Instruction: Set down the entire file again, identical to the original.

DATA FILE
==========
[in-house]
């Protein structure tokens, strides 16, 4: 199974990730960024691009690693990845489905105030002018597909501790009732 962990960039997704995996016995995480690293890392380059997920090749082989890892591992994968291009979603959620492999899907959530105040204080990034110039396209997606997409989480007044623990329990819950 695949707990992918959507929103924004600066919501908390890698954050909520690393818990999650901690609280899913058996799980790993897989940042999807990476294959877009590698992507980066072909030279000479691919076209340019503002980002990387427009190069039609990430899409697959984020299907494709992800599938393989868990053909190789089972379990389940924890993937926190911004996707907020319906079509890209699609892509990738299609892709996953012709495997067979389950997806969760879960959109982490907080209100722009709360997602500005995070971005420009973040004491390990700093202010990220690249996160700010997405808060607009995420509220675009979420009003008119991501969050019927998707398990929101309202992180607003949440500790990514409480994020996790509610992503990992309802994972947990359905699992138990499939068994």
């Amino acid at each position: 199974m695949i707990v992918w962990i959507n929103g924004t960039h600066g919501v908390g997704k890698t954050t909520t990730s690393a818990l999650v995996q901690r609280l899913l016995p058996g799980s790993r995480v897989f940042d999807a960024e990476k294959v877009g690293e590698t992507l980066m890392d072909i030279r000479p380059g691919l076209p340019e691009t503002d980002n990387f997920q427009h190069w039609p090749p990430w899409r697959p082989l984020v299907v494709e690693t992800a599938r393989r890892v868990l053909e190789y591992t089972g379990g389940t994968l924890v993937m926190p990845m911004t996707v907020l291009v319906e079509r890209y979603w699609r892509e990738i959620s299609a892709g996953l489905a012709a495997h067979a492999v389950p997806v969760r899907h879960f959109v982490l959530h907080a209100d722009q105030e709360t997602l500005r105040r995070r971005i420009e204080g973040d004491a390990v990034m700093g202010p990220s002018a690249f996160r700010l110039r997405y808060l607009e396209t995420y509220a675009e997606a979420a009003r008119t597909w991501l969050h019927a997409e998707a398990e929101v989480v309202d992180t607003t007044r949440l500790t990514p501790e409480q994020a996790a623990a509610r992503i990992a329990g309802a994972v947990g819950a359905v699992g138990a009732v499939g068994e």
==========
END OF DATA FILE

[in-house]
């Protein structure tokens, strides 16, 4: 199974990730960024691009690693990845489905105030002018597909501790009732 962990960039997704995996016995995480690293890392380059997920090749082989890892591992994968291009979603959620492999899907959530105040204080990034110039396209997606997409989480007044623990329990819950 695949707990992918959507929103924004600066919501908390890698954050909520690393818990999650901690609280899913058996799980790993897989940042999807990476294959877009590698992507980066072909030279000479691919076209340019503002980002990387427009190069039609990430899409697959984020299907494709992800599938393989868990053909190789089972379990389940924890993937926190911004996707907020319906079509890209699609892509990738299609892709996953012709495997067979389950997806969760879960959109982490907080209100722009709360997602500005995070971005420009973040004491390990700093202010990220690249996160700010997405808060607009995420509220675009979420009003008119991501969050019927998707398990929101309202992180607003949440500790990514409480994020996790509610992503990992309802994972947990359905699992138990499939068994």
């Amino acid at each position: 199974m695949i707990v992918w962990i959507n929103g924004t960039h600066g919501v908390g997704k890698t954050t909520t990730s690393a818990l999650v995996q901690r609280l899913l016995p058996g799980s790993r995480v897989f940042d999807a960024e990476k294959v877009g690293e590698t992507l980066m890392d072909i030279r000479p380059g691919l076209p340019e691009t503002d980002n990387f997920q427009h190069w039609p090749p990430w899409r697959p082989l984020v299907v494709e690693t992800a599938r393989r890892v868990l053909e190789y591992t089972g379990g389940t994968l924890v993937m926190p990845m911004t996707v907020l291009v319906e079509r890209y979603w699609r892509e990738i959620s299609a892709g996953l489905a012709a495997h067979a492999v389950p997806v969760r899907h879960f959109v982490l959530h907080a209100d722009q105030e709360t997602l500005r105040r995070r971005i420009e204080g973040d004491a390990v990034m700093g202010p990220s002018a690249f996160r700010l110039r997405y808060l607009e396209t995420y509220a675009e997606a979420a009003r008119t597909w991501l969050h019927a997409e998707a398990e929101v989480v309202d992180t607003t007044r949440l500790t990514p501790e409480q994020a996790a623990a509610r992503i990992a329990g309802a994972v947990g819950a359905v699992g138990a009732v499939g068994e």